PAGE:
world; over 200 acres of fine, well-set Alfalfa, now growing on the ranch,
which is worth alone, in cash, and will pay good dividends on, more than is
being asked for the entire tract of land.
If taken quick, we can sell for $18.50 per acre, $38,480.00,
A Few Other Snaps
160 acres, eleven miles from Garden City; 40 acres broken. Well; level land,
good deep, rich soil; four and a half miles to railroad station. Price $15.00
320 acres, twelve miles from Garden City; two and one-half miles fence; land
practically as level as a floor; dark, rich, loam soil; five and a half miles to
railroad station. Price $15.00 per acre.
640 acres, four and a half, miles from Garden City, two and a half miles to rail
road station; one set of improvements; about four miles of three wire fence;
fine, rich soil; one-fourth mile to school house. Price $19.00 per acre.
480 acres fine, alfalfa farm; good improvements; all fenced and cross-fenced;
about 100 acres in fine, growing alfalfa, about 320 acres in cultivation. This
land is located about twenty-four miles from Garden City, in the famous
Pawnee Valley, about three miles from station on railroad building northeast
from Garden City. This is one of the best tracts of alfalfa land in Kansas.
acres of irrigated land, four miles from Garden City, every foot waters to
perfection, nearly all in alfalfa. Such land in Colorado would sell at $200
per acre. Our price on this land for quick sale is only $85.00 per acre. "
514 WEST THIRTEENTH STREET
a UADiaic invc
. . .......- I n mnnmb iwni.
The Curieus Way They Sen Bread
at Meals In Yucatan.
At school. If we remember aright.
ays the author or "xne American
Egypt." the bread throwing was an
offense punishable with the sixth book
of the Aenid to write out and the loss
of a half holiday as the minimum
penalty. In Yucatan it Is all the
fashion In the highest circles.
No sooner had we taken our places
at the table than an Indian maid
brought In, holding them In her brown
hands, a towering pile of soft white
doughy tortillas, each about as big as
a large biscuit These she placed at
the side of our hostess, who at once
began to throw them to us all.
It was so adroitly done that before
you bad recovered from tne amaze
ment with which the mere act filled
you, you found yourself admiring the
exquisite dexterity of the gentle
A tortilla whizzed circling across the
table under your very nose and land
ed with delicate softness like a tired
dove at the side of your host's plate!
Whiz, whir, here comes another! Why,
it's like boomerang throwing, for this
last, you'll declare, circled round you
before It sank nestling under the edge
of the plate of steaming pork stew In
front of you. The air Is thick with
these doughy missiles.
Nobody is the least surprised except
us, and we become quite absorbed in
watching the friendly bombardment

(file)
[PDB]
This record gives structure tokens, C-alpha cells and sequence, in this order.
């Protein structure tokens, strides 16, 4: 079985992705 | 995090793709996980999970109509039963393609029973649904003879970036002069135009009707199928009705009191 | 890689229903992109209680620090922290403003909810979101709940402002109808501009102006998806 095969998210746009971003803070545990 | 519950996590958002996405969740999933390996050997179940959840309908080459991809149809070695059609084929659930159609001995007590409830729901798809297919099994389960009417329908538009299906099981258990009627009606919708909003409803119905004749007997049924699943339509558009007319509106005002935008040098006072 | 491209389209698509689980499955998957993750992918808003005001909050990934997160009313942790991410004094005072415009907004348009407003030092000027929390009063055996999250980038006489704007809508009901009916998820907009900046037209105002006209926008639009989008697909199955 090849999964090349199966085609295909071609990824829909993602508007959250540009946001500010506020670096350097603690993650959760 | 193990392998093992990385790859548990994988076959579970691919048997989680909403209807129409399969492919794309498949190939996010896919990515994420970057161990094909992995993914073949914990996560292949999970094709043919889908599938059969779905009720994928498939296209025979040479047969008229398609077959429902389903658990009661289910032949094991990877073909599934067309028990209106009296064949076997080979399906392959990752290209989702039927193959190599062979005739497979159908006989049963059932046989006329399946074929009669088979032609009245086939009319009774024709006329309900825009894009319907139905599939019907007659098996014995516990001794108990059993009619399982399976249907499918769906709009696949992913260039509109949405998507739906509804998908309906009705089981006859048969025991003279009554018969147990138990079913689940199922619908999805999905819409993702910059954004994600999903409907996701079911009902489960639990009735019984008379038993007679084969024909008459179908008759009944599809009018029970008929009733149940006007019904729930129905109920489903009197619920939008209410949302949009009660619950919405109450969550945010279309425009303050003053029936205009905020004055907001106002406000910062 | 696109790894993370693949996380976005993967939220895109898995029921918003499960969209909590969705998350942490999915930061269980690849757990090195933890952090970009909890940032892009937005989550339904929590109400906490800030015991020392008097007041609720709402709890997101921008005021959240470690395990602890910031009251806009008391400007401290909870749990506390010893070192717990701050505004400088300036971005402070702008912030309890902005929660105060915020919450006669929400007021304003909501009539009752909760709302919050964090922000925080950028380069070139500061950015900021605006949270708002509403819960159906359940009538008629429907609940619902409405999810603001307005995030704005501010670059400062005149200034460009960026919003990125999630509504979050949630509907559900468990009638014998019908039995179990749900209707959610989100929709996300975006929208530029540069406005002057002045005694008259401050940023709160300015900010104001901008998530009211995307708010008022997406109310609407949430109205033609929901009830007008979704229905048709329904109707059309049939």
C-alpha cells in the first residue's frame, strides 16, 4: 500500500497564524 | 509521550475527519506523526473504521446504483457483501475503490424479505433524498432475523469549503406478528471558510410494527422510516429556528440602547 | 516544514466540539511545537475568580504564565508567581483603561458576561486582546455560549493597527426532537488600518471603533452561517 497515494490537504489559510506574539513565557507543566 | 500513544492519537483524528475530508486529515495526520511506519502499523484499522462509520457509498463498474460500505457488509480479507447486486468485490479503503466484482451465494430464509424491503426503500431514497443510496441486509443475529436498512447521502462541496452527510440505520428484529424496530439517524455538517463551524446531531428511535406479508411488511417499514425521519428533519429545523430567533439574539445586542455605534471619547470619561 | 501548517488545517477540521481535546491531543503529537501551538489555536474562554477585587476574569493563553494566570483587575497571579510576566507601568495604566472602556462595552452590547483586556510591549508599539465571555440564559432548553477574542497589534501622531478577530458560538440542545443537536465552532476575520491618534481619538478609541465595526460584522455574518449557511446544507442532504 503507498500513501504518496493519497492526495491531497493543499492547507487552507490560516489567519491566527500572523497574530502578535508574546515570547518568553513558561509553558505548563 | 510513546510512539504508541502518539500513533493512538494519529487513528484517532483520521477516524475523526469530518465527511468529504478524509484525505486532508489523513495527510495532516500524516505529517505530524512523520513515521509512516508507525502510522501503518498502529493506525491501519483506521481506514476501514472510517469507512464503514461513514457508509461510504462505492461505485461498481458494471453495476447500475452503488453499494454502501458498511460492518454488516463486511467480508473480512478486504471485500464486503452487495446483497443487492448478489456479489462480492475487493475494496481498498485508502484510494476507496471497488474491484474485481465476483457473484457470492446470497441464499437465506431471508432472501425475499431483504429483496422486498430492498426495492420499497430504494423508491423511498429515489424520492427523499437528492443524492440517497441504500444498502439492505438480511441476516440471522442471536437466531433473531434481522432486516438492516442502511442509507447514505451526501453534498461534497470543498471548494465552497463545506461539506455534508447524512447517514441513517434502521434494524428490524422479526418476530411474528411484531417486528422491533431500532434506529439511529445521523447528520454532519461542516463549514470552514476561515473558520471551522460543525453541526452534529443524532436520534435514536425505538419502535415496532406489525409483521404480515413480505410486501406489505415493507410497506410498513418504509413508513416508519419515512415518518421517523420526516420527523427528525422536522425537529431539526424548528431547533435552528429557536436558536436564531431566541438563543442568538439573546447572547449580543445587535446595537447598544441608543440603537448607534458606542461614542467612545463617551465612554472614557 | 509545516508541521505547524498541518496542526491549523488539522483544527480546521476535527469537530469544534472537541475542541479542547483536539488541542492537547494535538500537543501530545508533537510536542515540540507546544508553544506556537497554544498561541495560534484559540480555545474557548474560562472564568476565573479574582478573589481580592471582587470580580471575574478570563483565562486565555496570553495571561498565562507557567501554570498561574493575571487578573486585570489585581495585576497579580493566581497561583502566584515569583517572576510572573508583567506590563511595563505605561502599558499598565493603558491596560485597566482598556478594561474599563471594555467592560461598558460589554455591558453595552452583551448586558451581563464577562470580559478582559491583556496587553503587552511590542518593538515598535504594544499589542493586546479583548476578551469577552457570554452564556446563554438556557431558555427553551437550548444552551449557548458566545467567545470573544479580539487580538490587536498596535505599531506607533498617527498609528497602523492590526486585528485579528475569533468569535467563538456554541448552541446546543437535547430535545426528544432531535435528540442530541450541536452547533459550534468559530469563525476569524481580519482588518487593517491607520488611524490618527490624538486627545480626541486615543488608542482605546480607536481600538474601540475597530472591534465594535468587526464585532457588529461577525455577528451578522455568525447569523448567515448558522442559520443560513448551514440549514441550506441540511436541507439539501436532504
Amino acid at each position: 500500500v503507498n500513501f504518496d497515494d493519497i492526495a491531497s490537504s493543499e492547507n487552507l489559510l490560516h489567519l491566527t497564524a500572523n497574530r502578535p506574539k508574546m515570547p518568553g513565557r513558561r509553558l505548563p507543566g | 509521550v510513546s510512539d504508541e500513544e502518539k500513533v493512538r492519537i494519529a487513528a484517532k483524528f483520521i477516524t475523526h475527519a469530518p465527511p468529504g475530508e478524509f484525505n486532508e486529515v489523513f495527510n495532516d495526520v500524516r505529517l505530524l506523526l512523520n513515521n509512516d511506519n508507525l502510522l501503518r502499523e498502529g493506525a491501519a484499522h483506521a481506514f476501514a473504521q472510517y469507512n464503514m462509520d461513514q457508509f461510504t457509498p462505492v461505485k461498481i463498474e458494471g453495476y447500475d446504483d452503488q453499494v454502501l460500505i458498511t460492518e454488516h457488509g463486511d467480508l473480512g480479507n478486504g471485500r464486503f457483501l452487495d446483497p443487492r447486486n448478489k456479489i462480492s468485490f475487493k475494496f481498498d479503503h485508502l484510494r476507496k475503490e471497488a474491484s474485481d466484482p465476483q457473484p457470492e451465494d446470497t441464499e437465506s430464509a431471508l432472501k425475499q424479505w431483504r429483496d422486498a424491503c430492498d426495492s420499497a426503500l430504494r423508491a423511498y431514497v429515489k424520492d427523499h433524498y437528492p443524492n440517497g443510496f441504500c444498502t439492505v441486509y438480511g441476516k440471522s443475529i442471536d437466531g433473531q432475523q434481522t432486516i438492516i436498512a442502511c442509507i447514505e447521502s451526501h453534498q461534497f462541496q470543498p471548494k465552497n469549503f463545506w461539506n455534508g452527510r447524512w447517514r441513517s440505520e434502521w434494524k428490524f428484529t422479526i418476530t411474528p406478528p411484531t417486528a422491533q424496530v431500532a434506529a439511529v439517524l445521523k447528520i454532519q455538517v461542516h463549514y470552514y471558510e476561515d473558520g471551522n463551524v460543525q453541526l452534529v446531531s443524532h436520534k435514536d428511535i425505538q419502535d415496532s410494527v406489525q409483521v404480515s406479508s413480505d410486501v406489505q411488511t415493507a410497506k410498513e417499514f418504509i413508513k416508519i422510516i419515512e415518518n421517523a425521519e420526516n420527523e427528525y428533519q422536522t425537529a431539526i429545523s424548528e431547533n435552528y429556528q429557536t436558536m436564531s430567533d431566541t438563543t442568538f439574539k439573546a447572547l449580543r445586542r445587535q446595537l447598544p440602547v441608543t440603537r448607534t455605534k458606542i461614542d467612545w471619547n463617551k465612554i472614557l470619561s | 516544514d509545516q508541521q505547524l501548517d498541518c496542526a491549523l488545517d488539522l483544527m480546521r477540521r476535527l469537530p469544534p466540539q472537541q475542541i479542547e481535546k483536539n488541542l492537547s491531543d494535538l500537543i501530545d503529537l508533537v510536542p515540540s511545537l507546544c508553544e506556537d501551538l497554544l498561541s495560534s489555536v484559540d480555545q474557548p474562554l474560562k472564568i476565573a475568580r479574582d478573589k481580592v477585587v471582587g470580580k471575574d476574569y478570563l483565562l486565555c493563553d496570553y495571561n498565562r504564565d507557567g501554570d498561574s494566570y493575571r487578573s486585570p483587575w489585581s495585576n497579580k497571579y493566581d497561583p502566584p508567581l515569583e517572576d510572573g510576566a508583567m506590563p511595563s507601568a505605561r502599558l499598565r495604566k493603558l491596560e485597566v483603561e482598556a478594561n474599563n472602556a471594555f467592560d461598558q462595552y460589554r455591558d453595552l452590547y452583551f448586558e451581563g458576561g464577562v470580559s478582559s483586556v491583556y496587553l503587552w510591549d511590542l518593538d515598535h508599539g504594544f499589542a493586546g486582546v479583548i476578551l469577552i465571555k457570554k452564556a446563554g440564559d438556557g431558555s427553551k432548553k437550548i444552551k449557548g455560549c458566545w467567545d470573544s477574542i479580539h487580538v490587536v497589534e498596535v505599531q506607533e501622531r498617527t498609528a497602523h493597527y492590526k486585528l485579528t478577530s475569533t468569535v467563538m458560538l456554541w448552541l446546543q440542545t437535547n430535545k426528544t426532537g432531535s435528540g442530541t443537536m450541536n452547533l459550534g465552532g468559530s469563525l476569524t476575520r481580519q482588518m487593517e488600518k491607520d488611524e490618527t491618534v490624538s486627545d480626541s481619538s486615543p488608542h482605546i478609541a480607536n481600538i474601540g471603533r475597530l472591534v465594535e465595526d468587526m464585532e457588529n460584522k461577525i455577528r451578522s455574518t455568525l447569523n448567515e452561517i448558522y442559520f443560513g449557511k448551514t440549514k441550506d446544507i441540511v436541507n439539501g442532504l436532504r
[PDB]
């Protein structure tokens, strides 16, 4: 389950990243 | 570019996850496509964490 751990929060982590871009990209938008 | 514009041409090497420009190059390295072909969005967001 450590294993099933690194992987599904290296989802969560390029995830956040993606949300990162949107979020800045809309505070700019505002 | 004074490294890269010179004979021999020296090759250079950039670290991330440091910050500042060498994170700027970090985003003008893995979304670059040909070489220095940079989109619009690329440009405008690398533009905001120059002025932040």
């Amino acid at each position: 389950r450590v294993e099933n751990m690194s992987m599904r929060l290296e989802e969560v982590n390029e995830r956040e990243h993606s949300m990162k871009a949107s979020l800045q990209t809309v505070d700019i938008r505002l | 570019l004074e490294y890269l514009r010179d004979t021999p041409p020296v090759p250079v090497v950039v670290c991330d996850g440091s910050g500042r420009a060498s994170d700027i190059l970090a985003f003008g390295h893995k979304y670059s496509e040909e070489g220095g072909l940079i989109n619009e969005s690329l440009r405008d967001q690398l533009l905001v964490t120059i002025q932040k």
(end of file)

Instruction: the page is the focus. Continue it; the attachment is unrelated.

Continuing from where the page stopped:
Our host engages us, as the news
papers say. In "animated conversa
tion," inquires the purposes of our
tour, and our theories as to the origin
of the Mayan people.
It is hard to give him our whole at
tention, for we feel that we are losing
all the fun. The tortillas are whizzing
over the table now and round It Just
like boomerangs, and then the host-
! ess' supply Is exhausted. But here is
I a plump Indian maid with a fresh
supply, snowy white and softly fluffy.
such as would fill a London muffin
man's heart with envy. It Is all very
MADE THEM REMEMBER.
Custems of the Old English Ceurt of
The great forests of England were
for centuries royal property. They
were kept from settlement and en
croachment by the strictest laws and
the severest penalties. To enforce the
laws a great number of officials were
appointed. There were warders, ver
derers, foresters and regarders, and
there were special courts to try cases
of trespass, poaching and like offenses.
It is of the regarders that Mr. Nor
way writes in bis "liigbways ana
Byeways In Yorkshire." He is deal
ing with Sherwood forest of Robin
I know not with nny certainty what
may hare been the boundaries of this
forest in ancient times, for that ex
cellent custom of the court of the re
gurders has gone out of use. which
was wont to impress the bounds so
firmly on tlte memories of those who
dwelt in the neighborhood.
"The regarders used to take a survey
of the forest every third year, and in
their train went a number of boys col
lected willy iiilly from the immediate
vicinity. The boys were chosen be
cause it was held that the memories
of the youiiff are good. Yet it was
found to be desirable to impress them
firmly with the actual limits lest any
wandering fancy should distract their
attention at the important moment,
and so the boys were hump"d beavilj
upon the ground whenever the Imuud
ary was reaclipd. or if the limit ver
a stream that was much better, for
the urchins were thrown in and 'pad
dled about until their attention was
Is that stream the boundary?' one
of these witnesses was asked In his
"'Ees,' he answered hastily, 'ees.
that 'tis. I'm sure o't by the same
token that I were tossed Into't and
paddled about there like a water rat
till I were haafe deead.' "
UOT..0 ...- c -
Presbyterian pulpit Sunday, preach-
When Not to Smeke. tne two very fine sermons
uy exnausting me salivary secrcuon Mr- Tart Schram is receiving a
smoking before meals prevents the f ner DrotheI,m.iaw. August
physiological action of the saliva on " , ,ii i arrtvoii